In one sense you are correct: the userPassword read
by slap_auxprop_lookup will never be revealed. And
so yes, the ssf for the results of that search would
But what I want to check is the weakest link in the
chain. I can't imagine any instance when that isn't
what you would want to check, so that is what the
ssf should reflect. By definition, the
slap_auxprop_lookup can never be the weakest link.
The weakest link in this case when sasl sent the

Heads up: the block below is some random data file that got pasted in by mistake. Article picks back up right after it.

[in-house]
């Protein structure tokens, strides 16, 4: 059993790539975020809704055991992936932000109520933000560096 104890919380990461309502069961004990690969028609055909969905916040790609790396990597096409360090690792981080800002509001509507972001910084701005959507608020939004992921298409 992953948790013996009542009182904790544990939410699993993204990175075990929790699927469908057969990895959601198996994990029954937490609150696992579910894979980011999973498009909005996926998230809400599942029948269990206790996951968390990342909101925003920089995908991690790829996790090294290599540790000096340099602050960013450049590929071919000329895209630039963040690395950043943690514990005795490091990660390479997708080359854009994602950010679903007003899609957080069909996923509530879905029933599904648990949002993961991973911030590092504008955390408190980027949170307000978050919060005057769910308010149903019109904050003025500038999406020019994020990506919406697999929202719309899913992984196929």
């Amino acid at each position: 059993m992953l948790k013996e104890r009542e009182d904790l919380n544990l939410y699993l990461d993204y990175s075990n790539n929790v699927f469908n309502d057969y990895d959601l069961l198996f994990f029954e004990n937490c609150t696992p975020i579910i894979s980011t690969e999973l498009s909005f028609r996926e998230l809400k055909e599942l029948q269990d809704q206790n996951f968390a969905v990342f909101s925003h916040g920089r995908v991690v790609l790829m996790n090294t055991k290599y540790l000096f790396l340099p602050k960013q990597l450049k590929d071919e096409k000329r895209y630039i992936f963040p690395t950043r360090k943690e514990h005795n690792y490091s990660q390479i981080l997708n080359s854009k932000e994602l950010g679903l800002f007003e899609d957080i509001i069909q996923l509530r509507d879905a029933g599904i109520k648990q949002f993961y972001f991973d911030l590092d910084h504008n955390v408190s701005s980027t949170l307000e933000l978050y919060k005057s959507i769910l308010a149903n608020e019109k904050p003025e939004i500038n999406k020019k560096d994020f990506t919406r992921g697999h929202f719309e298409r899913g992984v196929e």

password to slapd. Really, what I want to say is if
the password was sent in the clear, whether it be by
sasl or simple auth, then the link must be encrypted.
The patch makes the information required to do that
Using ACLs to enforce this requirement is the wrong approach though. You
should just use the "security" directive instead. With your approach you're
missing the fact that SASL may not have sent any password at all to slapd
(e.g., when using DIGEST-MD5 or an OTP mechanism). As such, you're imposing a
constraint that makes no sense.
-- Howard Chu
Chief Architect, Symas Corp. http://www.symas.com
Director, Highland Sun http://highlandsun.com/hyc/
Chief Architect, OpenLDAP http://www.openldap.org/project/